On Friday, a judge in the capital, Bangui, convicted Ferdinand Samba, editor of the private weekly Le DĂ©mocrate, on charges of defamation, insult, and incitement to hatred over a series of opinion articles dating back to September 2011 that were critical of finance minister Sylvain NdoutingaĂŻ, according to news reports. Only the incitement charge carried a prison sentence under the countryâs 2005 press law, the journalistâs defense lawyer, Nicolas Tiangaye, told CPJ.
Samba, who has been imprisoned since mid-January based on a complaint filed by NdoutingaĂŻ, was sentenced to 10 monthsâ imprisonment and a fine of 1 million CFA francs (US$1,976), news reports said. The judge also ordered the journalist to pay 10 million CFA francs (US$19,762) in damages to NdoutingaĂŻ and imposed a one-year suspension on Le DĂ©mocrate.Tiangaye told CPJ that although he immediately filed an appeal upon hearing the verdict, authorities had already sealed the newspaperâsoffices and returned the journalist to Ngaragba Central Prison in Bangui.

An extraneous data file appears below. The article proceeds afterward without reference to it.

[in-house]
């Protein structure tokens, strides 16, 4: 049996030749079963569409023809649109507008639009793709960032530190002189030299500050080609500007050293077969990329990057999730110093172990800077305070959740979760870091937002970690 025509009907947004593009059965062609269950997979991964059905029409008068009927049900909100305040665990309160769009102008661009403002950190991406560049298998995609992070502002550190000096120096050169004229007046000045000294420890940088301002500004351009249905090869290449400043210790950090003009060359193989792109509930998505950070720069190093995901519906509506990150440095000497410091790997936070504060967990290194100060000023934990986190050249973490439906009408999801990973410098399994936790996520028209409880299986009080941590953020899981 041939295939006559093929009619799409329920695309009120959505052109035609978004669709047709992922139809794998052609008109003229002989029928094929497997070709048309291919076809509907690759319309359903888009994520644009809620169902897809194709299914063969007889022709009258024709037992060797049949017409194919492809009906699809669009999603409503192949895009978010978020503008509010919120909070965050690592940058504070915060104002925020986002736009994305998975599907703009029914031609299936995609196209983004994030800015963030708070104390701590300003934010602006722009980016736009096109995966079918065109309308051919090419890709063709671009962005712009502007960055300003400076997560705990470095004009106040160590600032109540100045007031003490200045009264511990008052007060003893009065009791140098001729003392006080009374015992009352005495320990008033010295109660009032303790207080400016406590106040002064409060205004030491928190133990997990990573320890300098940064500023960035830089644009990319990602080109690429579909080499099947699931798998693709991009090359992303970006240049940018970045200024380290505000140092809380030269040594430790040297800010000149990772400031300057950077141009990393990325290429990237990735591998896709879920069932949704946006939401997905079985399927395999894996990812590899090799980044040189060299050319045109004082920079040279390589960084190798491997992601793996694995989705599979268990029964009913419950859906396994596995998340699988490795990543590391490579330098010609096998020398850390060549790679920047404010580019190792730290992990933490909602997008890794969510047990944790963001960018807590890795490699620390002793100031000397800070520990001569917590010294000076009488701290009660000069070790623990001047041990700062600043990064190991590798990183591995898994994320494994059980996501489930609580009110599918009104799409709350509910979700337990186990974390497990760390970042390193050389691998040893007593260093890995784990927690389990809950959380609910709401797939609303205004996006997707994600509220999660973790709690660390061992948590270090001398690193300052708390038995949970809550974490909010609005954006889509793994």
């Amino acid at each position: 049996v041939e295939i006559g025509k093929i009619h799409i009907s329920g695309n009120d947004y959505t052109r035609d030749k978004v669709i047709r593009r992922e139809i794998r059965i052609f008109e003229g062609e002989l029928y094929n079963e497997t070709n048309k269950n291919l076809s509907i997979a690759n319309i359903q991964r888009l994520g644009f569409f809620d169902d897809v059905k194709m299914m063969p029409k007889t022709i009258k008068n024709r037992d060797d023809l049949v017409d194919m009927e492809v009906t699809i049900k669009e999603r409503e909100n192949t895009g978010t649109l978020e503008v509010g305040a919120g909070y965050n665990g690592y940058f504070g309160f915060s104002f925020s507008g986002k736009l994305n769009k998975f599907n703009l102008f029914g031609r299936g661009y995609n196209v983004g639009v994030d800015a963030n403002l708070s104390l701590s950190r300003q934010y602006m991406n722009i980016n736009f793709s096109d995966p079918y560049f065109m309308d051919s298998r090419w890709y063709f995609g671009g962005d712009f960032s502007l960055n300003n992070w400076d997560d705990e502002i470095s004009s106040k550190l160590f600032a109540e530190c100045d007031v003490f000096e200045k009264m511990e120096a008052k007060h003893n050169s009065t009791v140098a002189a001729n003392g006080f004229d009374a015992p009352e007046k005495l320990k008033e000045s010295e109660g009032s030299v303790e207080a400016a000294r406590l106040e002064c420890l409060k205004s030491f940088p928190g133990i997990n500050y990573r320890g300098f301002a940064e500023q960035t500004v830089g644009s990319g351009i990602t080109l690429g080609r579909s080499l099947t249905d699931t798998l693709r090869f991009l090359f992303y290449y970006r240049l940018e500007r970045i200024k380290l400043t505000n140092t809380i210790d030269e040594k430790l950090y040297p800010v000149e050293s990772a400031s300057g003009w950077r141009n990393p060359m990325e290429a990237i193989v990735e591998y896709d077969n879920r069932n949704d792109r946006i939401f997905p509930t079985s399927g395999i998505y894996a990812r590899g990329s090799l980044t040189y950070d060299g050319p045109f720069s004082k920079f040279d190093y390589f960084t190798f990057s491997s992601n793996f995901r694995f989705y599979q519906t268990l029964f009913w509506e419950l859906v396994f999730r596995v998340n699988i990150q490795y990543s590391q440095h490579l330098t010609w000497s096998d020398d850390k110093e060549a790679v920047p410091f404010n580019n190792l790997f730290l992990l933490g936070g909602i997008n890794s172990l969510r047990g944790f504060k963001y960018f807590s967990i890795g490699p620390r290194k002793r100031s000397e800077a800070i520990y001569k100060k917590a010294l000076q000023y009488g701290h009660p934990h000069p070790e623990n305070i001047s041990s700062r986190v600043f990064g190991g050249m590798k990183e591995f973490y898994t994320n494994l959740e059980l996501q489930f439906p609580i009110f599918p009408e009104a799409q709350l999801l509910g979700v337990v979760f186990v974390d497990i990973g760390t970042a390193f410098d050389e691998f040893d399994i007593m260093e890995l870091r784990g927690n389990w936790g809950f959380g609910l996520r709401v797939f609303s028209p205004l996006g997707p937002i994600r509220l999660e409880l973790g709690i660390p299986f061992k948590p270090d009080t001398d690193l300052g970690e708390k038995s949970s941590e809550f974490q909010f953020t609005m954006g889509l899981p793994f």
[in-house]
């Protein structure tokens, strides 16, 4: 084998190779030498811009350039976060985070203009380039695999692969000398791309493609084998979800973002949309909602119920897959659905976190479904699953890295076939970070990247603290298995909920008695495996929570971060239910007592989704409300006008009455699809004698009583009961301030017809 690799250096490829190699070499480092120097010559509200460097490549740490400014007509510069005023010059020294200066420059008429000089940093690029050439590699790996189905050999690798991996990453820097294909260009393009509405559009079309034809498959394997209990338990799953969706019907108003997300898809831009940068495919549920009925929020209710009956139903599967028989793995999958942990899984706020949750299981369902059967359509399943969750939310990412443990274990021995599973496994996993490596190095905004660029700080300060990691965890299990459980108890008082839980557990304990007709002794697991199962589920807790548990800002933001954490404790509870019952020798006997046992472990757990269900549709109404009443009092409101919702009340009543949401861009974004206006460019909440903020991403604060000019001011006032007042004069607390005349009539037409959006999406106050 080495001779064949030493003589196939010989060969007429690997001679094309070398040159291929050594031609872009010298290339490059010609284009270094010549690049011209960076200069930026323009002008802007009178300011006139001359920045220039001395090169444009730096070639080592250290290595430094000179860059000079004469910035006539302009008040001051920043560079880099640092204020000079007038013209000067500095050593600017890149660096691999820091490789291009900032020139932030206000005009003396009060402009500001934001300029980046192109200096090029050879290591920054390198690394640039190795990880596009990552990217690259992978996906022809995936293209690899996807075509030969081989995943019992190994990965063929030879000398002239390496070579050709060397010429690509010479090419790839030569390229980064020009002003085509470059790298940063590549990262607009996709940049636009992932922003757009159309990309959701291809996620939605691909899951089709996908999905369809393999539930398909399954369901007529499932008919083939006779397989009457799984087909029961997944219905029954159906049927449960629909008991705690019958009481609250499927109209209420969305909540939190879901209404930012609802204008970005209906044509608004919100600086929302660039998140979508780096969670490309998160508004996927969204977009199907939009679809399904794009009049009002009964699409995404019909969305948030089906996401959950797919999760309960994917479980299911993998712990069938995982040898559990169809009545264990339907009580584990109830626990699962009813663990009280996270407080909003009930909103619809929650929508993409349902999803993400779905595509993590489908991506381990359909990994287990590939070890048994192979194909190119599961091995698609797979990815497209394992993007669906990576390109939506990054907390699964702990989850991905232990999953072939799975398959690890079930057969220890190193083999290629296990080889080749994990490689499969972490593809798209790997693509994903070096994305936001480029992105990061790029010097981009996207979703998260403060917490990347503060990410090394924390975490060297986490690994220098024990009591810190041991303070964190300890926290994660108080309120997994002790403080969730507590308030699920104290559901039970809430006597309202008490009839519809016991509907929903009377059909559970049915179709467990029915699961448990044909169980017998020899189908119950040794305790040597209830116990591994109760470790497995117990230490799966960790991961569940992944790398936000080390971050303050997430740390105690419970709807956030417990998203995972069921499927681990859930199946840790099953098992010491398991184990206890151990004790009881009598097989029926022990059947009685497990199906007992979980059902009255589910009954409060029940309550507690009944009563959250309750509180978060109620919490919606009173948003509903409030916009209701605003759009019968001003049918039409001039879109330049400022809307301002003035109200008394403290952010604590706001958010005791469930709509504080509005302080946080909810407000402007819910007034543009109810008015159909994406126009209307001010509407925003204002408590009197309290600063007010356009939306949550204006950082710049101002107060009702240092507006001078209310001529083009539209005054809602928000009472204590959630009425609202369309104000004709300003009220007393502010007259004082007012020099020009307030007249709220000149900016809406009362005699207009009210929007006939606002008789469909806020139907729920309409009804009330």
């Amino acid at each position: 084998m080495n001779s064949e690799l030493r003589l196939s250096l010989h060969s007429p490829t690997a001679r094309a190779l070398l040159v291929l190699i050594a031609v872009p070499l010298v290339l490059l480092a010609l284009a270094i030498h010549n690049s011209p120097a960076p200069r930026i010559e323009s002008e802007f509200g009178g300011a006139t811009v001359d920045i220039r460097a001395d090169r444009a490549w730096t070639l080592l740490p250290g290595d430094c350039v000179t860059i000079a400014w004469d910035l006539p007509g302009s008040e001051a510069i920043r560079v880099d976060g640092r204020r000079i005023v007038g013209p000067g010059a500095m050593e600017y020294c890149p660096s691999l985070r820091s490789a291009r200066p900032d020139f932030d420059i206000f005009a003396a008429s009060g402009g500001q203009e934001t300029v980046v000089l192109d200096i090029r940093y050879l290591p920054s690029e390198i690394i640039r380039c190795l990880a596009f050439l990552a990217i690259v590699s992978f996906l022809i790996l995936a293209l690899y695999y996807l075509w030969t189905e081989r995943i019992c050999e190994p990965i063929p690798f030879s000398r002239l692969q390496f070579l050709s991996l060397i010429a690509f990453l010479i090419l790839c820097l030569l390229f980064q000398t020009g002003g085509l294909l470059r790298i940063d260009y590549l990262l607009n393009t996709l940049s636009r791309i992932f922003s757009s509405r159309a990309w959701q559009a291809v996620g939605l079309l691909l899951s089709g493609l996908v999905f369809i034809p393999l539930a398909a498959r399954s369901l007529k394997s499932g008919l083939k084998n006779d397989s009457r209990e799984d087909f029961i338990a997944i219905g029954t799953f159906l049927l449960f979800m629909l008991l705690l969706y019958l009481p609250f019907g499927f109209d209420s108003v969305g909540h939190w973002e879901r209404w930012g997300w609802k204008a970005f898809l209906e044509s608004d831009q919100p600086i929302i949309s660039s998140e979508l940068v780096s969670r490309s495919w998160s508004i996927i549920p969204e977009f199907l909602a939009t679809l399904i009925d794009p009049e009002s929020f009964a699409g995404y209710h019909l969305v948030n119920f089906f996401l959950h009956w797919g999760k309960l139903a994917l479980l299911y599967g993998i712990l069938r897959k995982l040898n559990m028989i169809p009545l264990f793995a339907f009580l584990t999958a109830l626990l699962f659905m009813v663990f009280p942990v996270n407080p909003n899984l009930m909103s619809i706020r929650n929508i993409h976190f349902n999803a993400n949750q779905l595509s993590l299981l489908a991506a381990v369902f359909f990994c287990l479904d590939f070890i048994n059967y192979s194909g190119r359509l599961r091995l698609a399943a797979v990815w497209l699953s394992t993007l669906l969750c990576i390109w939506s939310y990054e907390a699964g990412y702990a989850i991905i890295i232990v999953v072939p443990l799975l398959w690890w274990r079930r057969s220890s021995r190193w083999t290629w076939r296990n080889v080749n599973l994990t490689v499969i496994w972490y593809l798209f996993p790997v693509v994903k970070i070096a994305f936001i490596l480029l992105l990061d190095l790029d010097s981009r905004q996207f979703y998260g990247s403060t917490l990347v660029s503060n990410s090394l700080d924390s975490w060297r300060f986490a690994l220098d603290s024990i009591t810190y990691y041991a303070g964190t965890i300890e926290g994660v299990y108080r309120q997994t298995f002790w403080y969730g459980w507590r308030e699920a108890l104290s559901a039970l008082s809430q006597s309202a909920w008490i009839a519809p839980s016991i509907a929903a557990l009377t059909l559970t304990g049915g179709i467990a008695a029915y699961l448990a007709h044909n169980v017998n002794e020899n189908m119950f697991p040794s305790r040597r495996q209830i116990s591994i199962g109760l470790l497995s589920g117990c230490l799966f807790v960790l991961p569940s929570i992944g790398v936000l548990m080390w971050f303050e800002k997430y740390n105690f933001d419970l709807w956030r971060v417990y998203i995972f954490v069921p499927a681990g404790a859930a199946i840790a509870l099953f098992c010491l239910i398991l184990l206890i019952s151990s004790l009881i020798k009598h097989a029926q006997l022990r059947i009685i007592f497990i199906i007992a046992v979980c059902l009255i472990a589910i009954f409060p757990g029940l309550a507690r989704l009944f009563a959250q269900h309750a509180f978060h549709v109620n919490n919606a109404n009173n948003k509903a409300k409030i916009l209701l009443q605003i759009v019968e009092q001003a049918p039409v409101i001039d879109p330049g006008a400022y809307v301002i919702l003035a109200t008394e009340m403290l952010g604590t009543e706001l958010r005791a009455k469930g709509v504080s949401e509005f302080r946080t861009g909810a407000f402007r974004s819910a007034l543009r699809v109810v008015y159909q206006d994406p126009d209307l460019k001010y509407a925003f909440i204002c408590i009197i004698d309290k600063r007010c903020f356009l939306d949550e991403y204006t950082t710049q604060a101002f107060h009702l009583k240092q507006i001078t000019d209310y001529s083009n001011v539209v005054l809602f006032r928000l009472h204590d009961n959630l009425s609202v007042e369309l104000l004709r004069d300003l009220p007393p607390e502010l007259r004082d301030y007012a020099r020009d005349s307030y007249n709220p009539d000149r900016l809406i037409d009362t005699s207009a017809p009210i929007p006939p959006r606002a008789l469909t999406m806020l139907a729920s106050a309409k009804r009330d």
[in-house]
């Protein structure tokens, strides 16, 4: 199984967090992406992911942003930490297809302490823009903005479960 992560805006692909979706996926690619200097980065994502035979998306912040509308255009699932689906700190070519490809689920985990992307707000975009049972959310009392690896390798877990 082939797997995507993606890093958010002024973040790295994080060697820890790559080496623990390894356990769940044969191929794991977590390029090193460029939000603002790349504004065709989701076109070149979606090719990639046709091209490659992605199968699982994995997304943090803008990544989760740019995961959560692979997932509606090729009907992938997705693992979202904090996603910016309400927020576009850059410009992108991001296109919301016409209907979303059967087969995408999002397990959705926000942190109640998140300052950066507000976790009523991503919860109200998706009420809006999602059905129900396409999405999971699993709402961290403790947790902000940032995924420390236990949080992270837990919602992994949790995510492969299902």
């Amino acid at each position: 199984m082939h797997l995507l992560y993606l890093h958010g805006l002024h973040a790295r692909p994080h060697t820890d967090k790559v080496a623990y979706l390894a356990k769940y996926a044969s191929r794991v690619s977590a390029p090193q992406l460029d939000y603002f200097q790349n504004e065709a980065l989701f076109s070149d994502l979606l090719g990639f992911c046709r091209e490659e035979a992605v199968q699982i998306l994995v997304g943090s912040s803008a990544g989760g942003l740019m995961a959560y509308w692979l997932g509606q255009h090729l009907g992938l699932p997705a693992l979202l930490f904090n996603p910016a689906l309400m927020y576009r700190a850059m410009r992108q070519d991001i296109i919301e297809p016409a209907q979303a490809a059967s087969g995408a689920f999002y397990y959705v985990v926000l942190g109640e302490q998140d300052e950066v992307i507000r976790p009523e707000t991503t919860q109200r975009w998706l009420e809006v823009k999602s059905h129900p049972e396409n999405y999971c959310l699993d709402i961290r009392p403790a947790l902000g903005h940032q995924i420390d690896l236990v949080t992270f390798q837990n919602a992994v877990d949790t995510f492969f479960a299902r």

Another newspaper editor, Patrick Agoundou of the pro-government La Plume, was convicted in absentia on similar charges, according to news reports. The journalist had written articles criticizing NdoutingaĂŻâs management of public finances and had reported on allegations of abuse of power and embezzlement, local journalists told CPJ. Fearing arrest, Agoundou fled the country a few weeks ago, local journalists said.
âThe judgeâs decision to suspend Le DĂ©mocrate for one year and the prison sentences given to Ferdinand Samba and Patrick Agoundou were politically motivated in order to silence critical voices,â said CPJ Africa Advocacy Coordinator Mohamed Keita. âWe call on the appeals court to reverse Sambaâs jail sentence and urge authorities to free Samba immediately.â
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